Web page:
This quote from the book “Who Moved My Cheese” cautions people not to become complacent in their work, to notice the signs that things could be changing, that the company could be in trouble, and that they could be lost. Job positions.
It was the third time Glen had been fired. He smelled the cheese but did not want to worry his wife Toni so he did not discuss it. Of course, after many years of marriage, Toni knew something was wrong. Glen was quiet and sullen and he was not himself. Then the announcement came and she had to tell Toni about it. Having been through this twice before, it didn’t make it any less traumatic. It was still very demoralizing for both of them!
Losing a job creates many fears. What will i do now This was my identity. Who am I now? And finances? We will be fine? Will we be able to pay our bills, buy groceries, what about health insurance? We are not getting any younger. How long will it take me to find another job? Will we run out of savings? Can we ever take another vacation? These are some of the fears faced by people who have just lost their job.
Toni, of course, had many of the same thoughts and some of her own. Can we get over this one more time? Will I have to work longer hours? Will I be able to do it physically? Will I be able to emotionally support Glen while looking for a new job? How will this affect our relationship? Will you survive another job loss? Will my friends understand? Would you mind? Will they offer me emotional support? Or will they just tell me that everything will be okay if I just have a positive outlook?
So many questions and so few answers. Days go by, weeks go by. Glen is searching, going to job fairs, submitting resumes. I suggest to Toni that Glen read “Who Moved My Cheese”, it would be helpful to both of you. It’s about change and how to process it.
After two months, the recruiter gives you a good tip. It’s the kind of work Glen does, but the problem is, he’s in a city three hours away. It is exciting and scary at the same time. Glen has a phone interview. It feels pretty good and then more time passes. The recruiter says it is important to be patient. Then the good news comes, they want Glen to come in for an interview. You think it is going well, but again you have to wait. Again, the recruiter says be patient. Glen is nervous and Toni doesn’t know how to help. If you don’t get the job, you will be a huge disappointment. If you get the job, it means a big move. So much to think about, so much emotion.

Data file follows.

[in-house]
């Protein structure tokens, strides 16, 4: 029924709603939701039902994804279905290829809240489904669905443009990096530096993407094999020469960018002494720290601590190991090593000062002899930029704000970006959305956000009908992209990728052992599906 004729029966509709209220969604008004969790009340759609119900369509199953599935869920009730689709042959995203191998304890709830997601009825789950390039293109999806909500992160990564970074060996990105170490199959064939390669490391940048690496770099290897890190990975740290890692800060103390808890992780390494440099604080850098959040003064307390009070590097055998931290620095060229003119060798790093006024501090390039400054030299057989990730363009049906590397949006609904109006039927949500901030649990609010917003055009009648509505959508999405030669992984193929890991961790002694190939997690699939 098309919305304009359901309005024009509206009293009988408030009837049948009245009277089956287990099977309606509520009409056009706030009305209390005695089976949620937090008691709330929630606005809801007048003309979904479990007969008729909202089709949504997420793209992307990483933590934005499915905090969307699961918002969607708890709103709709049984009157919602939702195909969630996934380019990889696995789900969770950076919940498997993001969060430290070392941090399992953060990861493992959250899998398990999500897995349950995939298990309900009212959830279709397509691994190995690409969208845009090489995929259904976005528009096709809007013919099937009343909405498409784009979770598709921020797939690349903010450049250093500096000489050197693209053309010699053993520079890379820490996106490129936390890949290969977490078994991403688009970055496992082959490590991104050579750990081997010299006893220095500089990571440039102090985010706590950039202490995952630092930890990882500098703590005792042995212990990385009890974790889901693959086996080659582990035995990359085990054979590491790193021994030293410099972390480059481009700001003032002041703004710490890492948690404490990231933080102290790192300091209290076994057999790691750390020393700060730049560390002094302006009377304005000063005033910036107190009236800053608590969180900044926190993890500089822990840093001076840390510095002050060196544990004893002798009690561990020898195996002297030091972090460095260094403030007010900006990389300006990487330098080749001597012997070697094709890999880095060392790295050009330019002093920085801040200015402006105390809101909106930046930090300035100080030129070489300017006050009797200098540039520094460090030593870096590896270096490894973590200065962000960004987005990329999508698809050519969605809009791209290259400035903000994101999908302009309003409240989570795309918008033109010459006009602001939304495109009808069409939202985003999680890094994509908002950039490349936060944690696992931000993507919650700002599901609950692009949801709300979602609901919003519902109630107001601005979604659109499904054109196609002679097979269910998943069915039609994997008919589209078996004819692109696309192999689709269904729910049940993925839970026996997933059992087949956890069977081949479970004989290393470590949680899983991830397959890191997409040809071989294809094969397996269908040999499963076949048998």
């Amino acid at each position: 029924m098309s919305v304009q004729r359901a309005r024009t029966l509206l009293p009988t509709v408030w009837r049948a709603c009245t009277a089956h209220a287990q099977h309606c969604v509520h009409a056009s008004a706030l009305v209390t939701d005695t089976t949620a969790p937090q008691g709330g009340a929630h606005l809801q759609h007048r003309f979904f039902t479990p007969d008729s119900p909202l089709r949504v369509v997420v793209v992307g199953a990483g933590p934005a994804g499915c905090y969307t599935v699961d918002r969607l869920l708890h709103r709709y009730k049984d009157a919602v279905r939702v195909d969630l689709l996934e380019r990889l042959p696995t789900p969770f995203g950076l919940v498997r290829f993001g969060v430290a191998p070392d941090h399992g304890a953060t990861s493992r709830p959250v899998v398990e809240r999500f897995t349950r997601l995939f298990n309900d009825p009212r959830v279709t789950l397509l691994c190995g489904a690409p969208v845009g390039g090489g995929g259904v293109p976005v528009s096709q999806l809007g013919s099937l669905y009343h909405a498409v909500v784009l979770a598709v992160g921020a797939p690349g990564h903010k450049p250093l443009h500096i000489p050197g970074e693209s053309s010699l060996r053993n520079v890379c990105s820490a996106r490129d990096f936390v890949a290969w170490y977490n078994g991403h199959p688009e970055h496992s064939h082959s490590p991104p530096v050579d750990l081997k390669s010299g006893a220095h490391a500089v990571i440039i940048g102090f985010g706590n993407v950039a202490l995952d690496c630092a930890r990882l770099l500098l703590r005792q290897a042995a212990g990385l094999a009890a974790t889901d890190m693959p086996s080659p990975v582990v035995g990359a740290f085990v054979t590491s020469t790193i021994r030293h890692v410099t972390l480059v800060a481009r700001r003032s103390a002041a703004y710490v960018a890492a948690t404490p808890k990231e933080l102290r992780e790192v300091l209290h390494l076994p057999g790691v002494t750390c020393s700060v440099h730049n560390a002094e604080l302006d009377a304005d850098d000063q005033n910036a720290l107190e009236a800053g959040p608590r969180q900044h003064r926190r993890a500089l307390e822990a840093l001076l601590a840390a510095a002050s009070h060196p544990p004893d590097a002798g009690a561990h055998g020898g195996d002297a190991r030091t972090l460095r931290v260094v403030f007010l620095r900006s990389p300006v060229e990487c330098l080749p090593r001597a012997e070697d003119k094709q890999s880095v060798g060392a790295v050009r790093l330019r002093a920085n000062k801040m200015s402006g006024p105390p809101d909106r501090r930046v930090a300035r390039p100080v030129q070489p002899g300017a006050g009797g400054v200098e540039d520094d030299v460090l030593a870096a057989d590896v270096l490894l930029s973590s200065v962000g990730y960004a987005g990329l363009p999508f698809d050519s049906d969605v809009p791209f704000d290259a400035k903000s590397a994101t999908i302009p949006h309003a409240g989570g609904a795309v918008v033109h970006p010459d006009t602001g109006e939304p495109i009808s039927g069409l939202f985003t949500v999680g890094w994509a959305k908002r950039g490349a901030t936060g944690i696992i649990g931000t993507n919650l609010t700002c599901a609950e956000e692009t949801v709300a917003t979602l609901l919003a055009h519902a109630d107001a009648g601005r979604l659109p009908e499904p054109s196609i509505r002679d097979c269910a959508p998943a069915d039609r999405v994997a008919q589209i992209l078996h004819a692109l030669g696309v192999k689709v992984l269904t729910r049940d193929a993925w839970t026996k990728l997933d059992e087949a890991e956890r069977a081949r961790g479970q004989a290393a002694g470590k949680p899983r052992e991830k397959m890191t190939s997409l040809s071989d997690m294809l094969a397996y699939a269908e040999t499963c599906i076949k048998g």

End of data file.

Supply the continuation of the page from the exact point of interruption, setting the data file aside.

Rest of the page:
They finally listen again! Glen gets the job. Hurrah! They are ready for the challenges they face. They will “move their cheese.”
It has been three months since Glen started his new job. It got a good review. Toni has moved to the southwest coast of Florida now and has a huge advantage in a job in her chosen profession. They made an offer for a house. They have settled in their new city and in their new circumstances. The future is bright!
When Linda first sent me her story, I realized that she had heard what I said during that difficult time and what I was not saying, she seems like a loyal friend and mind reader. Part of the time I felt like I needed to be brave about this financial crisis during our weekly phone conversations as Linda had tragically lost her husband a year earlier and how could this compare to what was going on. I have noticed that the tides turn, not only because of bodies of water, but also because of lasting friendships. For me, it felt like a smooth rhythm where we took turns listening, talking, and sharing the ups and downs of our weeks.